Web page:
The policy also promises skill development programmes for job aspirants and to open Employability Centres in all districts.

Keralas new labour policy Minimum wages increased creches to be establishedImage Courtesy: Sreekesh Raveendran Nair
news Labour Thursday, May 17, 2018 - 14:46

From having perks for women to ensuring minimum wages and eliminating child labour, the new labour policy in Kerala has many highlights in it. The Cabinet meeting chaired by Chief Minister Pinarayi Vijayan on Wednesday gave the policy the go-ahead.

One of the highlights of the new policy is the creche facility that will set-up in association with the Social Justice Department, apart from a creche cess in those establishments employing women.

The new policy also proposes strong steps to eliminate child labour, apart from stressing on the welfare of migrant workers.

The policy promotes the comprehensive and sustainable development of the state. The minimum wage has been fixed at Rs 600 per day.

Minister for Labour TP Ramakrishnan said that the government’s intention was to ensure an ordinary worker gets enough each day.

A new legislation, as per the policy, will be brought in apart from amendments to the existing law to protect the interest of the workers. In the legislation, minimum wages will be ensured in those sectors that do not fall under the ambit of the Minimum Wages Act.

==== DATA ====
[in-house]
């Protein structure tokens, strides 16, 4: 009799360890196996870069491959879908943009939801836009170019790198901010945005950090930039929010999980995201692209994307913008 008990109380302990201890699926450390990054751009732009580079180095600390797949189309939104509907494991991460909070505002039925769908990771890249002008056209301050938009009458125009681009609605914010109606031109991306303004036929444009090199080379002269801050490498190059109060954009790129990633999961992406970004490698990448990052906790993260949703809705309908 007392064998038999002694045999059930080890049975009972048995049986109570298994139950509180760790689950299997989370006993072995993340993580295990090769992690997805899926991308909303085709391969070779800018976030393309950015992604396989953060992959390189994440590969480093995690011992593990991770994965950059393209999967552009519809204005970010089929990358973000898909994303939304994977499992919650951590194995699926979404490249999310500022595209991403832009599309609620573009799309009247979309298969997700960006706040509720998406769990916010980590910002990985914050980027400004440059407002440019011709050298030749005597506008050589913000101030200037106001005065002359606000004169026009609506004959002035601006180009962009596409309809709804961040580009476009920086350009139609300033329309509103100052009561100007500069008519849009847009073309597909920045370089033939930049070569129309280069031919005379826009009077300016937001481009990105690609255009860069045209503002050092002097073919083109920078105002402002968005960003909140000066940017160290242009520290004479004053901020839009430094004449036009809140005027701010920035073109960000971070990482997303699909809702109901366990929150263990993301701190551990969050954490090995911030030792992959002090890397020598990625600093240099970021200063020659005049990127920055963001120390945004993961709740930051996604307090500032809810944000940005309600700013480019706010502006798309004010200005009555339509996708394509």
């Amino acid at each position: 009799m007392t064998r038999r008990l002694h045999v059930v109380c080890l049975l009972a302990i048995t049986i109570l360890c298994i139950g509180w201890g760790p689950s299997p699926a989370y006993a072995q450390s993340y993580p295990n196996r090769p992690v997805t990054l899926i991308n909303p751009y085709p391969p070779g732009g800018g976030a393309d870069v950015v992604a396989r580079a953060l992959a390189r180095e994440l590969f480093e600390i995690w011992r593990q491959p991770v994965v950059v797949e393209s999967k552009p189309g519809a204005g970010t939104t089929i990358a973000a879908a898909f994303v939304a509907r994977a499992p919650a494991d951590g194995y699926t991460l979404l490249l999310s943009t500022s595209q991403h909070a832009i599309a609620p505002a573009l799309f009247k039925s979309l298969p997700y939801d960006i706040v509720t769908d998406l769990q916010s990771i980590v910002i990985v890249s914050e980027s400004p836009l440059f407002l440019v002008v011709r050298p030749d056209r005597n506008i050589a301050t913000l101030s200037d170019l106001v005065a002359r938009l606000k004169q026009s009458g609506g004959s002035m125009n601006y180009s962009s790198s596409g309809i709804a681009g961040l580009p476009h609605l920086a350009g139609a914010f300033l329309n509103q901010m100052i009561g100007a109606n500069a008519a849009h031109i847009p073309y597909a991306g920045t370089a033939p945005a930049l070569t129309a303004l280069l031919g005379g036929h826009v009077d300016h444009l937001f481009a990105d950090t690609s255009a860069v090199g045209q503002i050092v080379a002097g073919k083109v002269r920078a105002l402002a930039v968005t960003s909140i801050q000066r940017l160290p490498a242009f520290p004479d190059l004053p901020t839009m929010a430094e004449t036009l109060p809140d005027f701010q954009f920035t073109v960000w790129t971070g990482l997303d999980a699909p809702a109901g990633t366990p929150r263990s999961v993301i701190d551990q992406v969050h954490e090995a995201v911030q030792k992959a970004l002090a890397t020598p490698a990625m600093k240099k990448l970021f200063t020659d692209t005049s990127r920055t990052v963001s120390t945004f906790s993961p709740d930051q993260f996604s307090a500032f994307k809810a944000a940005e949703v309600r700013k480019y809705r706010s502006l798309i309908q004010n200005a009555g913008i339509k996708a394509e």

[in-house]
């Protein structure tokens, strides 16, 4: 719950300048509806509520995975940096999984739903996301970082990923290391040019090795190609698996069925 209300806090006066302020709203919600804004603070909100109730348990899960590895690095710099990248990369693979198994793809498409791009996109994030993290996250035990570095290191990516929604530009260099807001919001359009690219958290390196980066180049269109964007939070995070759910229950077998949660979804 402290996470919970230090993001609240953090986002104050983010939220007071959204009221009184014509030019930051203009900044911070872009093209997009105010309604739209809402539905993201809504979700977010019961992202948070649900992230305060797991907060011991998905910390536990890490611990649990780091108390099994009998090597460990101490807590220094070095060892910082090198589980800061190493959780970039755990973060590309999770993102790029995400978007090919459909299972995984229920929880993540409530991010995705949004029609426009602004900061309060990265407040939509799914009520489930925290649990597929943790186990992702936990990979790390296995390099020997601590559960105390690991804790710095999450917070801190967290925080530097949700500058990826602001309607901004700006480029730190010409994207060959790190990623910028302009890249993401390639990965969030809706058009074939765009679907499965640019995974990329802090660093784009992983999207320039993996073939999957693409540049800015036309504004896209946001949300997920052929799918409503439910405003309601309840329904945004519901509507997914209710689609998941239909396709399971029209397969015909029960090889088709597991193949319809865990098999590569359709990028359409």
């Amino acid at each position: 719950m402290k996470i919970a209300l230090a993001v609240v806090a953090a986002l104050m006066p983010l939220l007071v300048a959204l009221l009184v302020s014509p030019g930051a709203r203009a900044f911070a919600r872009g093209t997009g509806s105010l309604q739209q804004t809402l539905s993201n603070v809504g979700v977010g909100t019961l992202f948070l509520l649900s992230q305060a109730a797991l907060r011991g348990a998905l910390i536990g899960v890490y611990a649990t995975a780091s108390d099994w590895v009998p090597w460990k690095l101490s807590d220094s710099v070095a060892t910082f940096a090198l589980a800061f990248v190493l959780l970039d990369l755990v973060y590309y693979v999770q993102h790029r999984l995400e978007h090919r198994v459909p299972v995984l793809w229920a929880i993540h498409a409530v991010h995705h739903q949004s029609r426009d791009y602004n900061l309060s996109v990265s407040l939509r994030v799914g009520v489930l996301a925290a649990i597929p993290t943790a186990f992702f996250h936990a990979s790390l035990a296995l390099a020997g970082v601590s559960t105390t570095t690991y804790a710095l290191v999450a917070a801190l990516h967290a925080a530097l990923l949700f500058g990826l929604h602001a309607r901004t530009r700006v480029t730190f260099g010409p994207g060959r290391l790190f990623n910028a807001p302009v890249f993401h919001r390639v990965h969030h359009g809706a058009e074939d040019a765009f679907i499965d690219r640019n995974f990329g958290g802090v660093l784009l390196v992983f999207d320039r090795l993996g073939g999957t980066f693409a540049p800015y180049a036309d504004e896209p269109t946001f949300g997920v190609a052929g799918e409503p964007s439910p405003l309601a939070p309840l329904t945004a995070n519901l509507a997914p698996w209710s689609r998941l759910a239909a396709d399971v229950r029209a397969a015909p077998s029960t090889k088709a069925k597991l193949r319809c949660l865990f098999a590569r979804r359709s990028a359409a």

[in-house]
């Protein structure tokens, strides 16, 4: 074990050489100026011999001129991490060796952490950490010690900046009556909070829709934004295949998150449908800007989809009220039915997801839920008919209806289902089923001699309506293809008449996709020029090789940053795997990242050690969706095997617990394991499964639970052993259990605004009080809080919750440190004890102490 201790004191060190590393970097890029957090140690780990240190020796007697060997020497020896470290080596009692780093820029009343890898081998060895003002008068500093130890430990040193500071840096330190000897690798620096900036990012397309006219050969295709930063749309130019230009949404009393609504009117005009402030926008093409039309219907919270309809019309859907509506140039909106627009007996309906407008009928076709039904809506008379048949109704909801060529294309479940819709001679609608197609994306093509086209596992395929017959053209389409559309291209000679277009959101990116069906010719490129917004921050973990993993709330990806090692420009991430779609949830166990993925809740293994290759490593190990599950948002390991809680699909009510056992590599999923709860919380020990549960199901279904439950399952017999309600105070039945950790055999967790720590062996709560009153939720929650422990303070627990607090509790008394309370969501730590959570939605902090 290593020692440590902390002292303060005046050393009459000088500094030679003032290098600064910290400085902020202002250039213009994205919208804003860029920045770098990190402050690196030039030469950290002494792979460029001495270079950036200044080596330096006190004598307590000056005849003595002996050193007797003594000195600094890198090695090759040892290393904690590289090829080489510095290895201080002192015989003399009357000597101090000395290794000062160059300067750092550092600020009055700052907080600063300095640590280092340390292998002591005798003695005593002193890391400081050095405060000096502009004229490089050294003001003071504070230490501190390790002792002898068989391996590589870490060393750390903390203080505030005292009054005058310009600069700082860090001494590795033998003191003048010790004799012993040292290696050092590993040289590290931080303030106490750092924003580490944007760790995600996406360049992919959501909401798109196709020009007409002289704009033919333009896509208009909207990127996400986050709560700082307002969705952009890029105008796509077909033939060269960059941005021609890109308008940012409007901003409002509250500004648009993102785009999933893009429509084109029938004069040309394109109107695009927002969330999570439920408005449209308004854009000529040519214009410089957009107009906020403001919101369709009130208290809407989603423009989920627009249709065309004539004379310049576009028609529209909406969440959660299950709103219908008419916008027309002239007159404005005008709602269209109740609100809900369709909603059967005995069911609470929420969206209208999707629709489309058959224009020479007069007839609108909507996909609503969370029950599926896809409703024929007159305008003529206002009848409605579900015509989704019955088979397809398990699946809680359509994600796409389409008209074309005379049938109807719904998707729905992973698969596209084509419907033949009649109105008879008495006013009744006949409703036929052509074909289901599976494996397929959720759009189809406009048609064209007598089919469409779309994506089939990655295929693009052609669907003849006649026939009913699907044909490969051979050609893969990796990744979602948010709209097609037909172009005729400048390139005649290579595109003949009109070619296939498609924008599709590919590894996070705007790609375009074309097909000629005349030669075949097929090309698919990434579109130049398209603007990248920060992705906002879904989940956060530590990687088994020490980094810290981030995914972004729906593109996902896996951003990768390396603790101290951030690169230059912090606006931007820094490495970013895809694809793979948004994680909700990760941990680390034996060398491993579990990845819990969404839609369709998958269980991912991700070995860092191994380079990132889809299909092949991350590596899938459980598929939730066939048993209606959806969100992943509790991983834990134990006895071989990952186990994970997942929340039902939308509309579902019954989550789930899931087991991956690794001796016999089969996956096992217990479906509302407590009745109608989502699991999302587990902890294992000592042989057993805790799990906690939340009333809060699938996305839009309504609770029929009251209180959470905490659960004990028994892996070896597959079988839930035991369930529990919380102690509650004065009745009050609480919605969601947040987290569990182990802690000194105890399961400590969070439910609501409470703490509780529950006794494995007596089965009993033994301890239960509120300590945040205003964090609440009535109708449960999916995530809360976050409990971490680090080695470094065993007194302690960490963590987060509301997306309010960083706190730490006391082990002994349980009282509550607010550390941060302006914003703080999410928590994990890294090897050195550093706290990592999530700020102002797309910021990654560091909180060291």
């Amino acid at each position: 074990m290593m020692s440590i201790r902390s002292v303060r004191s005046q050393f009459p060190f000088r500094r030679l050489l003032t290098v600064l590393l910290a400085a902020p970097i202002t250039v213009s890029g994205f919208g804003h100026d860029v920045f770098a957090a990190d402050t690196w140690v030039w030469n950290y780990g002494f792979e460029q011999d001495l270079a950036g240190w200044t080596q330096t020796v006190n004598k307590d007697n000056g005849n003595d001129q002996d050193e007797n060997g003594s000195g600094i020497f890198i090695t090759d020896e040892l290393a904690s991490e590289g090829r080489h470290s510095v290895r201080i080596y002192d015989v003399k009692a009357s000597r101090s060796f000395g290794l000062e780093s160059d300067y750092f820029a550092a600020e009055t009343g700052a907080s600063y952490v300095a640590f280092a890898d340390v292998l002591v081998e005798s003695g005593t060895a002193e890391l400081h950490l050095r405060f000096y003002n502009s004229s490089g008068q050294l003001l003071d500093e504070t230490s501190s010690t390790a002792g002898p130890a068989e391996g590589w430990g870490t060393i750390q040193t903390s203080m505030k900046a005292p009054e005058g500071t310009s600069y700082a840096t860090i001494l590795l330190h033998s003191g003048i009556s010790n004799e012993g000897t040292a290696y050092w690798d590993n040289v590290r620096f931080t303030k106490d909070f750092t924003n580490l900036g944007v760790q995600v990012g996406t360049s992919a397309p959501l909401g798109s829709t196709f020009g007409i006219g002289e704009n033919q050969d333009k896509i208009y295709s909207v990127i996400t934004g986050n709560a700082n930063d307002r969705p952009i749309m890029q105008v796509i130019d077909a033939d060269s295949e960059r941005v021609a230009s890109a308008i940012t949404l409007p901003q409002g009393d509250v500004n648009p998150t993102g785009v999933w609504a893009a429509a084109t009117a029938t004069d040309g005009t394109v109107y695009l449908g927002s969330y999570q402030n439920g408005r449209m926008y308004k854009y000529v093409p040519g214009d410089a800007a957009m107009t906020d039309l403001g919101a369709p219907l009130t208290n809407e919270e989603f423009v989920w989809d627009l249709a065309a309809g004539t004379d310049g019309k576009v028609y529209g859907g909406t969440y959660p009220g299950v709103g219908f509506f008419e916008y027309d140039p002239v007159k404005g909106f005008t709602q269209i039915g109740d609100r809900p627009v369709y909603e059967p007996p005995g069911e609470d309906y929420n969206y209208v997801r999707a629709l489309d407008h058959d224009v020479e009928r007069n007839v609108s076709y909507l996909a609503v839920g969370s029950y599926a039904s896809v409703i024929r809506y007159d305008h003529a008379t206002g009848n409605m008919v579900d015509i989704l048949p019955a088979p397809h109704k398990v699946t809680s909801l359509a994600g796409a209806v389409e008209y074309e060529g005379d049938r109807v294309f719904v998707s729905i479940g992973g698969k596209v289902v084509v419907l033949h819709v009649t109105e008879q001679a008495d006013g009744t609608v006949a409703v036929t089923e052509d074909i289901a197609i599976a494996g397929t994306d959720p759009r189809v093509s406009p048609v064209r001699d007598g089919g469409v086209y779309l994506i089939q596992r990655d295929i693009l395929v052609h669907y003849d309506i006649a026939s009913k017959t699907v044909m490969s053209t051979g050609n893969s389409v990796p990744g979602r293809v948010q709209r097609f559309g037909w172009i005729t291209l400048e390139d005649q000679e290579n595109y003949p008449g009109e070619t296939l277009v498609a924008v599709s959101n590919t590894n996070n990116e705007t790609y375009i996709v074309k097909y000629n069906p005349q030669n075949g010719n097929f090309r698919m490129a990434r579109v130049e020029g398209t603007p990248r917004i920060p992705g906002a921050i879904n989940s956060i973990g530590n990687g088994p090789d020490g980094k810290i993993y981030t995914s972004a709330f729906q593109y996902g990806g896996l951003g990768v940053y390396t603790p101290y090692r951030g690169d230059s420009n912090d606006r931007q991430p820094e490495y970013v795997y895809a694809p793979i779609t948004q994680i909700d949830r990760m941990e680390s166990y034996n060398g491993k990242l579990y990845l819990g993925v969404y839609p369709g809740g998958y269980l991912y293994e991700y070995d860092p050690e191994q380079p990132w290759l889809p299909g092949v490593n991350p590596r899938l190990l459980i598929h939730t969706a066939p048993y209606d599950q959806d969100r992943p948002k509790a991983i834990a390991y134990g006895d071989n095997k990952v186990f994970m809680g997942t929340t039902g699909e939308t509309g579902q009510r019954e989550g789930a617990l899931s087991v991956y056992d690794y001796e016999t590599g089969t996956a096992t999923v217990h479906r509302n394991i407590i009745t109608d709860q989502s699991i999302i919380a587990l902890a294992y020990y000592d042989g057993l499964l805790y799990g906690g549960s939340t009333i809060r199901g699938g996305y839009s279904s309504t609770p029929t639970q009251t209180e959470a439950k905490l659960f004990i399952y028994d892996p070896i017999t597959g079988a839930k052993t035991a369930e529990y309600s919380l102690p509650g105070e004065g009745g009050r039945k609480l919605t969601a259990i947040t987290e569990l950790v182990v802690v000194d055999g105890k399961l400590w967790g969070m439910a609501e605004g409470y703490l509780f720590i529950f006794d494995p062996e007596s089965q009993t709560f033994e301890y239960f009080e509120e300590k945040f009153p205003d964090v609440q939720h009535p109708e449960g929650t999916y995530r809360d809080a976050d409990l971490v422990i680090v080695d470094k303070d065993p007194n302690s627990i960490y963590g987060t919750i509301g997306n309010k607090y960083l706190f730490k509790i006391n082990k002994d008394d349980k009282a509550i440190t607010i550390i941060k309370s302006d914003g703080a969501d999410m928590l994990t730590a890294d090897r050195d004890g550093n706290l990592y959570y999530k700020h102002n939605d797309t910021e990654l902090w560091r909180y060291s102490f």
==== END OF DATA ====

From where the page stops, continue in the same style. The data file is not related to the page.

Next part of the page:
Also, the Labour Department will soon launch a survey to ascertain the actual number of unemployed persons who are registered in employment exchanges across the state. According to the minister, as many as 35 lakh people are registered in these exchanges.

"The objective of the survey is to to find out how many are employed and how many are jobless,” Ramakrishnan added.

The government also plans to open Employability Centres in all districts. The policy also promises skill development programmes for job aspirants.

Strengthening of employer-employee relations will be ensured to reduce the number of labour disputes. A labour bank will also be set up for the protection of domestic workers. It also proposes to end the practice of asking wages for work not actually done.

 

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